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Taiwan delegation attends U.N. forum on women's rights

Taiwan delegation attends U.N. forum on women's rights

A delegation from Taiwan participated in the 52nd session of the United Nations Commission on the Status of Women which began on Monday in New York. The convention allowed participants to exchange views and experiences on gender equality.
Local representatives were, however, still regret that Taiwan was excluded by the U.N. more than a year ago from being a signatory of the Convention on the Elimination of All Forms of Discrimination against Women due to political reasons.
"We feel sorry about the U.N.'s decision not to accept Taiwan's application to be a part of the convention," said Taiwan's delegation deputy head Yen Hsiang-luan yesterday.
The Convention on the Elimination of All Forms of Discrimination against Women, adopted in 1979 by the U.N. General Assembly, is often described as an international bill of rights for women.
A total of 185 countries has signed and ratified the treaty and are committed to putting the provisions of the convention into practice.
Keen to take part in the convention, Taiwan's Legislative Yuan passed a bill to join which was later promulgated by President Chen Shui-bian (陳水扁) and sent to the U.N. last February in an attempt to have Taiwan included in CEDAW.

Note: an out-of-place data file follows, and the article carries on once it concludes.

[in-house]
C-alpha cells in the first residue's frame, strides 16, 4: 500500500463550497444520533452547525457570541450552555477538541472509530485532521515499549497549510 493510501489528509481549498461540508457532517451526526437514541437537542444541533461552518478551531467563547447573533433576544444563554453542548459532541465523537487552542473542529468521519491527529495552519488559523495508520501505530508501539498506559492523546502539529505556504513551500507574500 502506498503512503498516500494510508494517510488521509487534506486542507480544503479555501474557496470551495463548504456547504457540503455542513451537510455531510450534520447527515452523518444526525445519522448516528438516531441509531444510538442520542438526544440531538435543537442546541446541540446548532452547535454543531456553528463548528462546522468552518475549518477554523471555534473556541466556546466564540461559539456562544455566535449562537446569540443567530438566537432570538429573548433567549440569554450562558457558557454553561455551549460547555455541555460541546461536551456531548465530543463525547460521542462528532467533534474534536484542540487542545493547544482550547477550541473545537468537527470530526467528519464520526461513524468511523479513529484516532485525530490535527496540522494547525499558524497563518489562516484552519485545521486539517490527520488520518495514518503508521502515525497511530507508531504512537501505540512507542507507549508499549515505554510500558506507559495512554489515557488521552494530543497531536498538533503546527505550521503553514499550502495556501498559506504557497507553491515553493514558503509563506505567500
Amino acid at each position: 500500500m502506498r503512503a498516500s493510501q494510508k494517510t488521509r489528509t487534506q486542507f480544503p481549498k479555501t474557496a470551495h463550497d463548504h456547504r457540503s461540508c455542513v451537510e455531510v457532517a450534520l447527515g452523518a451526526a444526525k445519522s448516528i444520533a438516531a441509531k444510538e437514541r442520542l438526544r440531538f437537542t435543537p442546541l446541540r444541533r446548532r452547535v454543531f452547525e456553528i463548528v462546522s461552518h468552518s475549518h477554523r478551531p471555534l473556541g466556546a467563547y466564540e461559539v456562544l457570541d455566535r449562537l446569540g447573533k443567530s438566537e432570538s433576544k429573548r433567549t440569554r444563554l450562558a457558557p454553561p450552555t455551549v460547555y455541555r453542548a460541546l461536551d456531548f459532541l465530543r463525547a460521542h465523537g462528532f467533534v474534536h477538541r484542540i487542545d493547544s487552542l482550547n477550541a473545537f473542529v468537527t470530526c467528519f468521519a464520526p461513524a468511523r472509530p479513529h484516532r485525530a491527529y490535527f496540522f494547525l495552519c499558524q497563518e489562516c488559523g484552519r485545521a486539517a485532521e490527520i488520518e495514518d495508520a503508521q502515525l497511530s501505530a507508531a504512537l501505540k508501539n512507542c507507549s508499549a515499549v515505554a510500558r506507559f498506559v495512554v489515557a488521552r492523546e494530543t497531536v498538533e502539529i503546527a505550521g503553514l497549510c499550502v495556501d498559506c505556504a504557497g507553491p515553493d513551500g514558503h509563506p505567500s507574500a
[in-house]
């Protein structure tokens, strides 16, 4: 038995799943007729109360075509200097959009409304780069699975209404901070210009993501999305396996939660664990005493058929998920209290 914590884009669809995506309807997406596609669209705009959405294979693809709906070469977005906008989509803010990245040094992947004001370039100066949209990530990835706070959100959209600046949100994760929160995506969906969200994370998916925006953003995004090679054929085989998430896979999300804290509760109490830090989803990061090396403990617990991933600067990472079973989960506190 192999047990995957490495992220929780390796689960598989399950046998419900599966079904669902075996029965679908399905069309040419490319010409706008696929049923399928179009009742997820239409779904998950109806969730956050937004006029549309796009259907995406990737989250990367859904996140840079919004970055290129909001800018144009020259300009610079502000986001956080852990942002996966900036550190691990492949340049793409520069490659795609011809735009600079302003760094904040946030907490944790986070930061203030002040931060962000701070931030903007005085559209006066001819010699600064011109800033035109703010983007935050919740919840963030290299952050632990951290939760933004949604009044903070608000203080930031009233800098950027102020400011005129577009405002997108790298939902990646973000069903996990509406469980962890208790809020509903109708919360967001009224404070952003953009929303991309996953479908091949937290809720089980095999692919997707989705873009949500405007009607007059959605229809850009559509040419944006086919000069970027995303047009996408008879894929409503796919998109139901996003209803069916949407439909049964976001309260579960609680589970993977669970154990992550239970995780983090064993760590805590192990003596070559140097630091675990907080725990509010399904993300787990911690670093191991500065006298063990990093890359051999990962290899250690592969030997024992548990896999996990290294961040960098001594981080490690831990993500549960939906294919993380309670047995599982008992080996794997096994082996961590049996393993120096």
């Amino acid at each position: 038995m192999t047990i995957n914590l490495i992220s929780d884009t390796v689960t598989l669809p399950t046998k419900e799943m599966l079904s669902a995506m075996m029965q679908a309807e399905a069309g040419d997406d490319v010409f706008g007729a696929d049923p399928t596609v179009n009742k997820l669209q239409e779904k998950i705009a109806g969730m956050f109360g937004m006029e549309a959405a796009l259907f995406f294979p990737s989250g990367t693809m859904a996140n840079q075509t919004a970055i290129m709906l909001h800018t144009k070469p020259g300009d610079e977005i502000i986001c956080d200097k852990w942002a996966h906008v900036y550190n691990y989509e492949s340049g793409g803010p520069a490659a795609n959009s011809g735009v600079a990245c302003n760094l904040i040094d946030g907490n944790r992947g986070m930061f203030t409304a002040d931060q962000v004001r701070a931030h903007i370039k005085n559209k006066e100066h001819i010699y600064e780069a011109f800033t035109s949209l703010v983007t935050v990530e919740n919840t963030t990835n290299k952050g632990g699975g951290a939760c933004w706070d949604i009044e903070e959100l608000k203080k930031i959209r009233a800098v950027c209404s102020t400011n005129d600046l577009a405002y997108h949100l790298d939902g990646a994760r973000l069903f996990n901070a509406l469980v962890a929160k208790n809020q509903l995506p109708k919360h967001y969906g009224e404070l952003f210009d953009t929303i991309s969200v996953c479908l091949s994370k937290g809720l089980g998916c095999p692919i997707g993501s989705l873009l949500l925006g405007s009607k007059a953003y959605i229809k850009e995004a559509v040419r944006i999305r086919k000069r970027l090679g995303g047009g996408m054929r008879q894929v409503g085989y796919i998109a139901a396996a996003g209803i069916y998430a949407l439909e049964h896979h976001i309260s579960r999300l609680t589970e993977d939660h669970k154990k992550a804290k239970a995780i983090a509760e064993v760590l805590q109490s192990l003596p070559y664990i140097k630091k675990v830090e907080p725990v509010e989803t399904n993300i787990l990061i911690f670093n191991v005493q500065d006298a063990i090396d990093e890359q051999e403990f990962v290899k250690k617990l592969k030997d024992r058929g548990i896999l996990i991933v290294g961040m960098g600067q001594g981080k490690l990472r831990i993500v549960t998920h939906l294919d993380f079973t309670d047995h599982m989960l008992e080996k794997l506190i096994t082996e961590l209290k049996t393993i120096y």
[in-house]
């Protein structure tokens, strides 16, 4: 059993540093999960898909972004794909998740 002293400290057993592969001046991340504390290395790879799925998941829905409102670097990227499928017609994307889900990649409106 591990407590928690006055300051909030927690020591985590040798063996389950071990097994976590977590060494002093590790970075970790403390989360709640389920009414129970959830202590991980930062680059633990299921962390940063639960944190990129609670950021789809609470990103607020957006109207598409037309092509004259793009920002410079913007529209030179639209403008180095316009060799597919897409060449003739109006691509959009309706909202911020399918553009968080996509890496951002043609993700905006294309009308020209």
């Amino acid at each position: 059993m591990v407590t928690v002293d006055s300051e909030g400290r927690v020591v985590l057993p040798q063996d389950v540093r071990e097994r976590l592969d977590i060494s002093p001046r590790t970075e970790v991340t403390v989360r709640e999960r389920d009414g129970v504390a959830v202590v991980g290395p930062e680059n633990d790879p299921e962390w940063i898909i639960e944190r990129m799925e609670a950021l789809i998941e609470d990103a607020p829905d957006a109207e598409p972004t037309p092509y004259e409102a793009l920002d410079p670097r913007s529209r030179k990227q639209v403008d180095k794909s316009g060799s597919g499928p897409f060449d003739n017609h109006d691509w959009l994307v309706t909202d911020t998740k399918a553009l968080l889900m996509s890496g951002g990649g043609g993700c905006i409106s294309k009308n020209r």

Access denied
The U.N. Secretary General Ban Ki-Moon denied Taiwan's right to take part in CEDAW last March, citing Resolution 2758, which Ban claimed concludes that "Taiwan is part of the People's Republic of China," and not a member of the U.N., thus it has no right to be part of the convention.
The U.N. General Assembly Resolution 2758 was adopted on October 25, 1971, and replaced the Republic of China, then ruled by Kuomintang, with the Communist People's Republic of China as the sole representative of China in the United Nations.
Yeh said that though the U.N. would not approve Taiwan's participation in the convention, local scholars and experts on women rights are able to attend the annual CSW gathering where they are able to fully exchange opinions with their foreign counterparts.


Updated : 2021-03-02 07:32 GMT+08:00